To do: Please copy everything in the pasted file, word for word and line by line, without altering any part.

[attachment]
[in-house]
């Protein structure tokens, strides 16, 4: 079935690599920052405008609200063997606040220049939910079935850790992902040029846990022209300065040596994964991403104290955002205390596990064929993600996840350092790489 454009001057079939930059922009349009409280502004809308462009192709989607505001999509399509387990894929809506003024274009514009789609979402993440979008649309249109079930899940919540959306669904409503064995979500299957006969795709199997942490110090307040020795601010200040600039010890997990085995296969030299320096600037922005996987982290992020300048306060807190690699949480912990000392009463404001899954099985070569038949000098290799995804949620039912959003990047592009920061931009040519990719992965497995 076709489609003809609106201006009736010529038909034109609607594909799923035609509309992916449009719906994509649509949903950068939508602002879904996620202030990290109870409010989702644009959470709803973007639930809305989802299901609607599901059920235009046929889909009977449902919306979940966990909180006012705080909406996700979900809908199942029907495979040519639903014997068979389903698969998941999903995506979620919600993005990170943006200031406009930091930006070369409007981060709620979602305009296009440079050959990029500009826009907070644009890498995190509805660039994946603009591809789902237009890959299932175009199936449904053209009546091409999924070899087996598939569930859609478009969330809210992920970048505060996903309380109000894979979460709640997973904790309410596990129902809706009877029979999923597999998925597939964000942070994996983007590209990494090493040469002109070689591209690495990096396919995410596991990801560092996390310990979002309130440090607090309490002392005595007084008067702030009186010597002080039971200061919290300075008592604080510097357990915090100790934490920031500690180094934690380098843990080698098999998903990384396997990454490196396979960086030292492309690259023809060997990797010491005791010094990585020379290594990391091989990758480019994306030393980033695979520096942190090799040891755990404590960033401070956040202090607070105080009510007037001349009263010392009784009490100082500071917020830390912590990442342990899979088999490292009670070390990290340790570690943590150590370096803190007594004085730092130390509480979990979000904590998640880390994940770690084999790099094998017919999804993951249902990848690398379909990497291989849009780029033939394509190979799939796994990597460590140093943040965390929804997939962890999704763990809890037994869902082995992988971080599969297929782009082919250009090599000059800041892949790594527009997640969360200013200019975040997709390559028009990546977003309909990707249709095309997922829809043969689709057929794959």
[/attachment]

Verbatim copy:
[in-house]
């Protein structure tokens, strides 16, 4: 079935690599920052405008609200063997606040220049939910079935850790992902040029846990022209300065040596994964991403104290955002205390596990064929993600996840350092790489 454009001057079939930059922009349009409280502004809308462009192709989607505001999509399509387990894929809506003024274009514009789609979402993440979008649309249109079930899940919540959306669904409503064995979500299957006969795709199997942490110090307040020795601010200040600039010890997990085995296969030299320096600037922005996987982290992020300048306060807190690699949480912990000392009463404001899954099985070569038949000098290799995804949620039912959003990047592009920061931009040519990719992965497995 076709489609003809609106201006009736010529038909034109609607594909799923035609509309992916449009719906994509649509949903950068939508602002879904996620202030990290109870409010989702644009959470709803973007639930809305989802299901609607599901059920235009046929889909009977449902919306979940966990909180006012705080909406996700979900809908199942029907495979040519639903014997068979389903698969998941999903995506979620919600993005990170943006200031406009930091930006070369409007981060709620979602305009296009440079050959990029500009826009907070644009890498995190509805660039994946603009591809789902237009890959299932175009199936449904053209009546091409999924070899087996598939569930859609478009969330809210992920970048505060996903309380109000894979979460709640997973904790309410596990129902809706009877029979999923597999998925597939964000942070994996983007590209990494090493040469002109070689591209690495990096396919995410596991990801560092996390310990979002309130440090607090309490002392005595007084008067702030009186010597002080039971200061919290300075008592604080510097357990915090100790934490920031500690180094934690380098843990080698098999998903990384396997990454490196396979960086030292492309690259023809060997990797010491005791010094990585020379290594990391091989990758480019994306030393980033695979520096942190090799040891755990404590960033401070956040202090607070105080009510007037001349009263010392009784009490100082500071917020830390912590990442342990899979088999490292009670070390990290340790570690943590150590370096803190007594004085730092130390509480979990979000904590998640880390994940770690084999790099094998017919999804993951249902990848690398379909990497291989849009780029033939394509190979799939796994990597460590140093943040965390929804997939962890999704763990809890037994869902082995992988971080599969297929782009082919250009090599000059800041892949790594527009997640969360200013200019975040997709390559028009990546977003309909990707249709095309997922829809043969689709057929794959």